What is really going on today in our pop culture is that phrase “don’t be judgmental” and “your intolerant” is nothing more than a sneaky way in which people try to duck out of the conversation because they have suddenly realized their thinking is flawed. Cognitive Dissonance Theory illuminates that this emotional reaction is nothing more than the old strategy of if you can’t take down the message, take down the messenger.


There is even more problems with this childlike temper tantrum. Cognitive Dissonance also indicates that by responding with an emotional outburst of “don’t be judgmental” that person is most likely emotionally unstable and over-sensitive to having their thoughts and actions proven incorrectly. This suggests they have an over abundance of self-pride – “I can never be wrong.” When a person’s has an out-of-control reaction whenever their way of thinking is corrected, all this shows is how much the pop culture has negatively coddled them with the idea “you are never wrong.” Indeed, when a person has the idea they are never wrong, all that will follow is a self-centered absorption of themselves. Sadly, all the pop culture is doing is creating self-absorbed people who are losing the ability to act in a  mature manner.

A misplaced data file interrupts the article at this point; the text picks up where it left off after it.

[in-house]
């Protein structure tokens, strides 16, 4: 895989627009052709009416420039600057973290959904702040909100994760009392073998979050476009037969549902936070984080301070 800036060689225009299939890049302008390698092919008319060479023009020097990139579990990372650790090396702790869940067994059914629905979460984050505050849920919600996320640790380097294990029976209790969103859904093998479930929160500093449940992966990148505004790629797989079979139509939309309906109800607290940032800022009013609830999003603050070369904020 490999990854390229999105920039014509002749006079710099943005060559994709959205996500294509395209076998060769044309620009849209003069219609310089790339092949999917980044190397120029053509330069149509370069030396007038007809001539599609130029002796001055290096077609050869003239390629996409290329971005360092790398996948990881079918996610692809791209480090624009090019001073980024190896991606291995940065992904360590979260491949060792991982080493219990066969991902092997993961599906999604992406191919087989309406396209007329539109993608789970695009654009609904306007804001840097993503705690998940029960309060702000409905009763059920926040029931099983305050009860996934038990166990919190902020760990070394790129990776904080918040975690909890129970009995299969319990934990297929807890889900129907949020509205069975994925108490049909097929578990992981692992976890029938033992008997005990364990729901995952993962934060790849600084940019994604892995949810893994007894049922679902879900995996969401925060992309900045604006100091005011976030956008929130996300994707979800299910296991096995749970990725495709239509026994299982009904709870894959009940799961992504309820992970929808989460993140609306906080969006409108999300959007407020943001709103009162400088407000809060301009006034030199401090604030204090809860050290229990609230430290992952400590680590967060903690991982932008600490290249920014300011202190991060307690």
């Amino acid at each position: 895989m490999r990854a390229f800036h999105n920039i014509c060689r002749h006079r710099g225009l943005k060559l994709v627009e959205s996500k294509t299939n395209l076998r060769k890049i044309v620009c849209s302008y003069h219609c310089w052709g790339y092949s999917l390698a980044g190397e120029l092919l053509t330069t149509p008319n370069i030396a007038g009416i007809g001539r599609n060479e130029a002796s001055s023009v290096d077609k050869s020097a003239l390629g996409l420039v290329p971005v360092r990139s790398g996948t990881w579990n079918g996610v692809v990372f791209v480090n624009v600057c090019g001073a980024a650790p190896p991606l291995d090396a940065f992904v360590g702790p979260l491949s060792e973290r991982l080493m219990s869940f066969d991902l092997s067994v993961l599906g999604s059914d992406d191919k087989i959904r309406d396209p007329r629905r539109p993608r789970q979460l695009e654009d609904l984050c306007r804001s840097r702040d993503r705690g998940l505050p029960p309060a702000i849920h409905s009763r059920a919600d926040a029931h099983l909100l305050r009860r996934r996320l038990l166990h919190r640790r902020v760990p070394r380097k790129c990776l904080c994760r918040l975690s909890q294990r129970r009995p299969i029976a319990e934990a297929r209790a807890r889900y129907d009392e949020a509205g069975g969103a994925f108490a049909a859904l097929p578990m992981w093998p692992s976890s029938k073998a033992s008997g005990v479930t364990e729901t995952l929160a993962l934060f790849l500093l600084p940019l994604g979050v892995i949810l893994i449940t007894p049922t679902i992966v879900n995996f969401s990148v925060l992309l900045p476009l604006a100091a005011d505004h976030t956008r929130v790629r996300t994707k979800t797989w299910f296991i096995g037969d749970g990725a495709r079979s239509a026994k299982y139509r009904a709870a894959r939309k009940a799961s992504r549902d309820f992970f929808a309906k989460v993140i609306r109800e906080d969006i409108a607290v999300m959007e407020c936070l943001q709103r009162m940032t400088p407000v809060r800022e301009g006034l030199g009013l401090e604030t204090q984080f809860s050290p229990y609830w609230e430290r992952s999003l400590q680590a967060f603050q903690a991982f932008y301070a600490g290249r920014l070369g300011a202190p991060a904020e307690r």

What we see with the “don’t be judgement” slogan is merely someone who doesn’t want to be told what to do. When a person holds on to the concept of not wanting to be told what to do, they automatically get pulled into the old religion of self-worship. This is the dreadful concept that lead to mankind’s great fall in Genesis: “I will not follow God’s instructions. I determine the instructions and don’t need any authority to listen to.” Can this idea be anymore self-absorbed? The don’t be judgemental phrase is simply a cover for the old sin of human pride. And when pride meats the truth and gets exposed, an emotional reaction will follow just as sure as night follows day. And this is exactly what Cognitive Dissonance Theory explains.